Bipolar Disorder “other specified” and “unspecified”: The person doesn’t meet the criteria for bipolar I, II or cyclothymia but experiences periods of clinically significant abnormal mood elevation.


Self-destructive, addictive behavior is often tied to bipolar disorder. It’s common for people to turn to drugs and/or alcohol, which only makes the situation worse. Some people use drugs to intensify their euphoric “high” periods; others may attempt to “self-medicate” and dull painful emotions during their depressed periods. As happened with Mary, family members and friends may mistakenly think the person simply has a substance abuse problem.

What Causes It?


Unfortunately, scientists aren’t sure of the exact cause of bipolar disorder. Multiple factors likely come together to create a chemical imbalance in the brain.


It does tend to run in families, so there’s a genetic component, meaning some people are born with genes that make it more likely for them to experience bipolar disorder symptoms.


Life stress can also contribute to symptom development. First episodes of bipolar disorder have often been shown to follow such stressful occurrences and major life changes as sudden loss, relationship problems, chronic illness and financial difficulties. (It’s unclear if these events themselves lead to symptoms, or the fact that they tend to cause lack of sleep and disruption of schedule, both of which have been known to contribute to mania and depressive episodes.)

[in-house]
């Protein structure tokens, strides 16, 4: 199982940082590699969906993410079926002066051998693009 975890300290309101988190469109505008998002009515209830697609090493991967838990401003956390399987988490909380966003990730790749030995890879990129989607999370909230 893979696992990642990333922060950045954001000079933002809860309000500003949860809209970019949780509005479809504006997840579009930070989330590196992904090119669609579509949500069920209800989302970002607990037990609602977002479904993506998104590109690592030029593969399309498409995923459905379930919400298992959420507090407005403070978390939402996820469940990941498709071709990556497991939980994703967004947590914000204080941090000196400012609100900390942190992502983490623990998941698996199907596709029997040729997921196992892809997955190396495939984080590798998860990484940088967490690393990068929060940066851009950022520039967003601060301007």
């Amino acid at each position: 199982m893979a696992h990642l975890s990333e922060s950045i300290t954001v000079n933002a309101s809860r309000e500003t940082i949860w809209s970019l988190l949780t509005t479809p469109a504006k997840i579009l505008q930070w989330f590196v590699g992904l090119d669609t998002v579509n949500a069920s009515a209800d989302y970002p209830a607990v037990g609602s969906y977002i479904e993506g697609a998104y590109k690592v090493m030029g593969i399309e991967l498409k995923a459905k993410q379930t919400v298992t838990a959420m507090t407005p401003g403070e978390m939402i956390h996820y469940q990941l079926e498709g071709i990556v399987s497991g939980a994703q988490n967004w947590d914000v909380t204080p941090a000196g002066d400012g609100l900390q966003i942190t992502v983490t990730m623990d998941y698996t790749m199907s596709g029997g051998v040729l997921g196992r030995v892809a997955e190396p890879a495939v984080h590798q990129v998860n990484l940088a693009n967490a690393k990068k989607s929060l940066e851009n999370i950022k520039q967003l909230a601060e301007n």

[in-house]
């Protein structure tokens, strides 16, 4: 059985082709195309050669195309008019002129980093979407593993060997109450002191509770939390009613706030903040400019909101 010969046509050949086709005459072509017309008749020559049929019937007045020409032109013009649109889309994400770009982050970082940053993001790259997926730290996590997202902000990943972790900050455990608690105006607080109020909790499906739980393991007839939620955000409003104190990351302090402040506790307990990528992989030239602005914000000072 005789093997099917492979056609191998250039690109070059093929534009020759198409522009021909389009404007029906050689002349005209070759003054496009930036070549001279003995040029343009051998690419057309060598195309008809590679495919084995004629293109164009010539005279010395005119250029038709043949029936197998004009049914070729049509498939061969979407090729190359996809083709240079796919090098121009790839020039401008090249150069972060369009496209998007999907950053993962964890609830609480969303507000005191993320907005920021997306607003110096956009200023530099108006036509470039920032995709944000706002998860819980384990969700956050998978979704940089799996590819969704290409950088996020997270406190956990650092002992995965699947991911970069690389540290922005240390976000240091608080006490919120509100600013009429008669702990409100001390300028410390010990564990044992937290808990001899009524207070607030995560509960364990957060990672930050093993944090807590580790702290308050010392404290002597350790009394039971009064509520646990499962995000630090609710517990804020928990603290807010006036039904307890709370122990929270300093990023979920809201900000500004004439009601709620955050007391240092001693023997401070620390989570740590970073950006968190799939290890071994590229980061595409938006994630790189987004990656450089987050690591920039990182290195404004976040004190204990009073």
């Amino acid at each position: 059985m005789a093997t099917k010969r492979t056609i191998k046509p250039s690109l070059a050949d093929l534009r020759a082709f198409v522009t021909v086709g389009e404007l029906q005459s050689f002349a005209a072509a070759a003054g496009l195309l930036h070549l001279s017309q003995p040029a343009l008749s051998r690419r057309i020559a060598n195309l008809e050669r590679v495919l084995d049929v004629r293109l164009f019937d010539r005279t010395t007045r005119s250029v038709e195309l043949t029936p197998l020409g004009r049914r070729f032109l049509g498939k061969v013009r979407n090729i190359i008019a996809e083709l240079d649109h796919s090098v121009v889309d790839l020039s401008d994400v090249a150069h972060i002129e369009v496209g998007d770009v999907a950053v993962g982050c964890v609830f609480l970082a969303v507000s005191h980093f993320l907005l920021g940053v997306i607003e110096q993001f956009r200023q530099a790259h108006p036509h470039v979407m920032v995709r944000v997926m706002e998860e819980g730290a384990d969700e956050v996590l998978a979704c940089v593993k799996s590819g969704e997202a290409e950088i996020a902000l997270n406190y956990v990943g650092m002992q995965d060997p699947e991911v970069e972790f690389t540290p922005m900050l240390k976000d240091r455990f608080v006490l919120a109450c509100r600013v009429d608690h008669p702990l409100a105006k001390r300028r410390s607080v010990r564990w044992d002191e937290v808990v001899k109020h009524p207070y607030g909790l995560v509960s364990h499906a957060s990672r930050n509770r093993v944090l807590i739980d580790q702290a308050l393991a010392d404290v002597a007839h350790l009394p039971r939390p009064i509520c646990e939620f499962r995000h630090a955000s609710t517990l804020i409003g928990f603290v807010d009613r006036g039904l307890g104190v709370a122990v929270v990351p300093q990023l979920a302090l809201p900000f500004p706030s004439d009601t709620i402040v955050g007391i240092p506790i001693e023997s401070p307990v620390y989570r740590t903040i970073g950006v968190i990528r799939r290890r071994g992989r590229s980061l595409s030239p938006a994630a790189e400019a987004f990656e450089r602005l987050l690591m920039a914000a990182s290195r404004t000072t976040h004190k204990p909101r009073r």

Abuse of alcohol and drugs can also trigger bipolar disorder.


Diagnosis and Treatment


It’s not unusual for someone with bipolar disorder to have other illness, such as Attention-deficit Hyperactivity Disorder (ADHD), Posttraumatic Stress Disorder (PTSD) and/or substance abuse. It’s vital to receive an accurate diagnosis, so acute treatment and then preventative maintenance treatment can begin. When untreated, the symptoms of bipolar disorder tend to worsen and become more pronounced.


Bipolar disorder must be considered a chronic condition and be treated accordingly. A successful treatment and management plan should be customized for the individual and may include:




  • Medications (mood stabilizers, antipsychotic medications and antidepressants)


  • Psychotherapy (cognitive behavioral therapy and family-focused therapy)


  • Electroconvulsive therapy (ECT)


  • Self-management strategies and education


  • Complementary health approaches (meditation, faith and prayer)

It’s common to hear people joke about someone being “off their meds.” For people dealing with bipolar disorder, this is no laughing matter. Many people living with the illness come to a point in their recovery where they haven’t had an episode in so long that they feel they can discontinue taking their medication. Doctors strongly advise against this without an in-depth discussion with your health care provider about all treatment options.